My Story: Homemade Masks and Scrubs

contributed by Zoe

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Making your own facial masks and scrubs is really easy, really fun, and really inexpensive. Many of the ingredients that make up a scrub or facial you probably already have in your kitchen or bathroom, but you may find yourself visiting bulk stores and natural food stores to find new ingredients to experiment with.


Before you decide whether you want to make a scrub or a mask, you need to know the difference between the two. A scrub generally contains scrubby bits to exfoliate away dead skin, but a mask may as well. A mask is left on for about ten minutes and may or may not "harden." A mask contains an ingredient that needs to stay on your skin for several minutes for full benefit. Some of these are yogurt (plain, full fat, unsweetened), honey (astringent), green tea powder, (macha tea contains anti-oxidants that are great for your skin), aspirin (combats acne) banana (moisturizing) and avocado (moisturizing).

Why aspirin? Aspirin (even the generic types) contains a type of salicylic acid, which is great for keeping acne away. Use one aspirin per mask. If you're preparing a large batch of your mask, try to figure about one aspirin per mask. If you use more, it will sting and dry out your skin. Aspirin masks should only be used once a week, and people with very dry skin may want to avoid aspirin masks. You don't need to crush the pills; simply place a drop of water on the pill and it will turn to powder within a few minutes.

An aspirin mask can be as simple as aspirin mixed with honey and/or yogurt and spread on the face for ten minutes. When you wash mask off, you can use the little aspirin bits to scrub your skin. Here's my favorite aspirin mask recipe:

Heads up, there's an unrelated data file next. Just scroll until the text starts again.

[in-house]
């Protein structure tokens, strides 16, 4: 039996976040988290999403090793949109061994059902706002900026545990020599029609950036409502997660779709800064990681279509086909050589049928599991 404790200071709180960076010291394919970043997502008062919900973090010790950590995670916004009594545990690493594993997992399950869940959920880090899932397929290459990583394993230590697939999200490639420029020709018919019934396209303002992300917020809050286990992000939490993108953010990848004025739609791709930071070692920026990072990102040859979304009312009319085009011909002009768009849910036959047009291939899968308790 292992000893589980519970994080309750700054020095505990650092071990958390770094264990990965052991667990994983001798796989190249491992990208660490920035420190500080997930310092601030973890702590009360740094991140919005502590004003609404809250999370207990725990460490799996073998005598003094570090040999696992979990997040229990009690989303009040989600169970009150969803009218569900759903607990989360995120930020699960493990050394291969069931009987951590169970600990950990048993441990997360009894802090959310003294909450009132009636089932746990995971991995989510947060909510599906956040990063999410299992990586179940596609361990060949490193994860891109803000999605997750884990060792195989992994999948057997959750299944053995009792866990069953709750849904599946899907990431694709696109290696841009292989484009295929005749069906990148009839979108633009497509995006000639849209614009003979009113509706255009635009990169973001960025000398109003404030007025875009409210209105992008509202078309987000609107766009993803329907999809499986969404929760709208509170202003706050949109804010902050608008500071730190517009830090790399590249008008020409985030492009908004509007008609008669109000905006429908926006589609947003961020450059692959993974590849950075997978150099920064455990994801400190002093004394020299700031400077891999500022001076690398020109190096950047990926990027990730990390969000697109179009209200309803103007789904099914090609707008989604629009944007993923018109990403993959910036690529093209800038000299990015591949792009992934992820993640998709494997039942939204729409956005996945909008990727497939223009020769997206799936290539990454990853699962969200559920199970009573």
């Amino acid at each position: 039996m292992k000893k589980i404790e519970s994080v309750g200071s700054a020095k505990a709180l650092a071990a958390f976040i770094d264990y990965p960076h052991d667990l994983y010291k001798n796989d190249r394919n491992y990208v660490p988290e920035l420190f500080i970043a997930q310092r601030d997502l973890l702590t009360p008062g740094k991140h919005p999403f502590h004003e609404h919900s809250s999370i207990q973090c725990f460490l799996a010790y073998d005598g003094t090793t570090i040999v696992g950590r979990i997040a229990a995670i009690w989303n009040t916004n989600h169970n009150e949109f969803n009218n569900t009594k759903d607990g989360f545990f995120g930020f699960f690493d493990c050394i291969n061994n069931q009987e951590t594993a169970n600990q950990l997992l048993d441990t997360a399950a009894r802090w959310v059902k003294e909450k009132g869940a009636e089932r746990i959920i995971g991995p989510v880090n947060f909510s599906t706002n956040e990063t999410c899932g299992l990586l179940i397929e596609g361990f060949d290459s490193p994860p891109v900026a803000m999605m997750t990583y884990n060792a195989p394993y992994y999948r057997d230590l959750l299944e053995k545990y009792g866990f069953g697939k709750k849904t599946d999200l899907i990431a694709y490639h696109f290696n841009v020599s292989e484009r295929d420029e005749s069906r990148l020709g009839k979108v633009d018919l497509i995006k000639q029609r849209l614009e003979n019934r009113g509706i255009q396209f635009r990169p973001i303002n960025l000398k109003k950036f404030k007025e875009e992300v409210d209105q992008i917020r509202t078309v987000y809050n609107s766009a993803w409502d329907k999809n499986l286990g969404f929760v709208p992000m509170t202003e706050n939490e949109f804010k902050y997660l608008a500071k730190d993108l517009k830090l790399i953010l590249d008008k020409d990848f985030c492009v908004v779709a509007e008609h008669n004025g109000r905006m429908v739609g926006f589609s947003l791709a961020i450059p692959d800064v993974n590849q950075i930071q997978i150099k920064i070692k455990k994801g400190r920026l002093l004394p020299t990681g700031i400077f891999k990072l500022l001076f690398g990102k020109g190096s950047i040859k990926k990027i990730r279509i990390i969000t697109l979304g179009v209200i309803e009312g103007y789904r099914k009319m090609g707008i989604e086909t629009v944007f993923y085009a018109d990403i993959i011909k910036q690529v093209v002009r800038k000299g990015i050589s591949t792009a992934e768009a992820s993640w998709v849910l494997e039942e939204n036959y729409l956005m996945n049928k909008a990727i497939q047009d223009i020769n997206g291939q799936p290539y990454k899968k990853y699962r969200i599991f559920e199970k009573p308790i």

One aspirin
One large tablespoon of plain, full-fat yogurt
One teaspoon green tea powder
One small teaspoon of honey

Whisk the above ingredients together. You can make a large batch, as it will keep in the fridge for several weeks.

If my skin is feeling dry and oily, I use this recipe:

One aspirin
One tablespoon olive oil or almond oil (or any oil, really)
One tablespoon ripe, mashed banana
One teaspoon green tea powder


When making a scrub, avoid using honey alone as a base, as you will find it very hard to spread. Scrubs really just need to, well, scrub.

Choose a base: I typically use olive oil. You can use honey mixed with an oil of your choice; you can also use yogurt or mashed banana, although I prefer those in a mask.

Choose a grit: A trip to your local bulk food store should give you plenty of ideas! You can use coarse, organic sugar or coarse sea or kosher salt. You can also use cornmeal or oats passed through a blender. You can use dry, ground tea leaves or dried flowers (food grade).

When you're done with your mask or scrub, you can use a mild cleanser to wash it away. Follow up with a moisturizer. I just use plain shea butter.

Less than a month after switching from commercial soaps, scrubs, masks and moisturizers, my face has gone from being acne and dry skin prone (around my nose and forehead) to being smooth and small-pored.

"My Story" is a regular feature of The Dollar Stretcher. If you have a story that could help save time or money, please send it to

Take the Next Step:

  • Stop forgoing your favorite beauty treatments just because you're on a tight budget. Check out the TDS Guide to Beauty on a Budget and learn the tricks to pampering yourself for pennies.

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